U.S Supreme Court lets N.C redistricting stand


North Carolinians know, finally, what political maps they will use to elect representatives to the U.S. House of Representatives in 2022. 

On Monday evening, the U.S. Supreme Court denied a request from state Republican legislative leadership to stop an order from state courts from going into effect. 

North Carolina will go forward with its primary elections on May 17, the candidate filing period that completed on Friday will stand, and a map that a panel of trial court judges drew will be used to elect the state’s 14 representatives to the U.S. House, but only for this year’s election.  

Three conservative justices, Samuel AlitoClarence Thomas and Neil Gorsuch, dissented and wrote they would have stopped that map from being used, instead reverting to the map the state Supreme Court declared an unconstitutional gerrymander and which would have all but guaranteed Republicans at least 10 of the state’s seats in the U.S. House. 

The congressional maps in use for 2022 are most likely to result in seven Republican seats, six Democratic seats and one toss-up seat, according to the data of how voters in each district voted in previous elections. 

“Today’s move by the court reinforces that legislatures do not have a ‘free pass’ to violate protections against partisan gerrymandering when drawing districts that undeniably hurt voters,” said Hilary Harris Klein, a voting rights lawyer at the Southern Coalition for Social Justice, which represents one of the plaintiffs, good-governance group Common Cause, in the lawsuit. 

Not over yet, maybe

A fourth conservative justice, Brett Kavanaugh, agreed that state Republicans’ arguments were strong but said it would be too disruptive for the federal courts to intervene this close to an election.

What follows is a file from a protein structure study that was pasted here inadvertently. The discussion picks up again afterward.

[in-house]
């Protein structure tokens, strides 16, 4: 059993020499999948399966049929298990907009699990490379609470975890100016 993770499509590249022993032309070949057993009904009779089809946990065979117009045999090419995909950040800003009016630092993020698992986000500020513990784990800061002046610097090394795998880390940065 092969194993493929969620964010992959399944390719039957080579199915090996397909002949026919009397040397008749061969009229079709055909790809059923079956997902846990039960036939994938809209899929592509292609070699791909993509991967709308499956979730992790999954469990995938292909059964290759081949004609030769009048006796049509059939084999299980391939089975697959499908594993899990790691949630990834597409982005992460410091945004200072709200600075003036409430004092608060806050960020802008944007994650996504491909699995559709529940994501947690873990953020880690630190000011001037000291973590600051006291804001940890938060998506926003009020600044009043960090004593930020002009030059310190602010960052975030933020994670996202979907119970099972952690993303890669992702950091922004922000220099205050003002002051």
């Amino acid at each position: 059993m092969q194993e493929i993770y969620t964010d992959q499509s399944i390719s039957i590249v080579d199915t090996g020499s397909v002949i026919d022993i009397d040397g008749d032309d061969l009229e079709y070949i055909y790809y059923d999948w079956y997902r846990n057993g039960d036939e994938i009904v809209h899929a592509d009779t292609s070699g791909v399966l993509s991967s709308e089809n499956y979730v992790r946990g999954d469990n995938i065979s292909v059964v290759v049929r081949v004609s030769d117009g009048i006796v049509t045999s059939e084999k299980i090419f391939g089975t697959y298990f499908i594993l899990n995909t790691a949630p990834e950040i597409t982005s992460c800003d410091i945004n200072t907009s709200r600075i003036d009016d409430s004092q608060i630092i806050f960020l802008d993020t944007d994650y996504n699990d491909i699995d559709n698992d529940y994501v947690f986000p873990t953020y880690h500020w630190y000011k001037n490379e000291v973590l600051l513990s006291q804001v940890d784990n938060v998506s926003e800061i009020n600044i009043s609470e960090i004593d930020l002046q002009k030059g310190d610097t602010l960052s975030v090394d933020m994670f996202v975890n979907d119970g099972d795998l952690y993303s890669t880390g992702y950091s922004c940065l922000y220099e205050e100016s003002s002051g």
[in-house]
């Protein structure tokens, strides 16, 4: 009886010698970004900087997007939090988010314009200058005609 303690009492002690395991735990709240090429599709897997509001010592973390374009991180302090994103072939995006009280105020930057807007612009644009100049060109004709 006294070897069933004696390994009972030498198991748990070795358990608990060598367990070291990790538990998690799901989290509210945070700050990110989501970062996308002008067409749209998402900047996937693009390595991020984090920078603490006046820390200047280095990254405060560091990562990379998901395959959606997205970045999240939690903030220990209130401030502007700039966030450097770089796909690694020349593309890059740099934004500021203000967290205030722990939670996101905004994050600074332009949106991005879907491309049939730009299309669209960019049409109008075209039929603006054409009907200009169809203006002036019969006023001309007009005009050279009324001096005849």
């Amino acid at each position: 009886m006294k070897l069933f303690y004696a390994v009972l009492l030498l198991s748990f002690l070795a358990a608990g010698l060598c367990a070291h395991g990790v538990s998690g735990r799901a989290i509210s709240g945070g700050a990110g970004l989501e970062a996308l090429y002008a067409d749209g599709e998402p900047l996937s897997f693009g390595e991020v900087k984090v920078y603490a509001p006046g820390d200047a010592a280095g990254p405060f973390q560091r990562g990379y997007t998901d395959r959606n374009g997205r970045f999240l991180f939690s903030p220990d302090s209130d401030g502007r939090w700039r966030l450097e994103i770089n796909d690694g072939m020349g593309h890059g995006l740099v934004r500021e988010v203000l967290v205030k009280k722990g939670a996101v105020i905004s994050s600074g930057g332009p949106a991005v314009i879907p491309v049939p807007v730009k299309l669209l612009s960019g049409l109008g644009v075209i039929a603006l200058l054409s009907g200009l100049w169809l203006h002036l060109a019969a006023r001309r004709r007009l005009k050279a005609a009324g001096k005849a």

“The issue is almost certain to keep arising until the Court definitively resolves it,” Kavanaugh wrote in his concurrence. 

Republicans may still get that chance, just not as soon as they would have liked. Kavanaugh suggested the case, or one raising similar constitutional questions, should be taken up for consideration in the next judicial term, which will get underway in the fall. 

In a press release Monday, N.C. Senate President Pro Tempore Phil Berger suggested state Republican leadership may do just that. 

“While we’re focusing on the 2022 elections, we will continue to evaluate this decision and next steps in this case,” Berger said. 

Berger, along with House Speaker Tim Moore and other Republicans responsible for drawing the state’s political maps, were the defendants in the redistricting lawsuits. 

Should the legislative Republicans request further review of the case, Kavanaugh along with the three dissenting justices have enough votes to put the case on the court’s docket, per the U.S. Supreme Court’s rules. To grant a stay, which is what Republican legislators requested in this filing, they would have needed five votes in favor.

Two more conservative justices, Chief Justice John Roberts and Amy Coney Barrett, voted with the majority this week. But Roberts has previously expressed interest in the legal theory that North Carolina’s legislative Republicans used in this case. 

Republican arguments rest on Article 1, Section 4 of the U.S. Constitution, which says the “Times, Places and Manner of holding Elections for Senators and Representatives, shall be prescribed in each State by the Legislature thereof.”

That should mean, North Carolina legislative Republicans argue, that state courts should not be able to put a check on the rules state legislatures make for federal elections. Only federal courts and Congress could check state legislative power over making those rules. 

The justices also denied a request for review coming out of Pennsylvania, which raised similar legal questions. 

North Carolina’s General Assembly will still get the chance to draw a new congressional map for the 2024 election cycle that, should it withstand lawsuits, could hold for the rest of the decade until the 2030 census triggers another round of redistricting.





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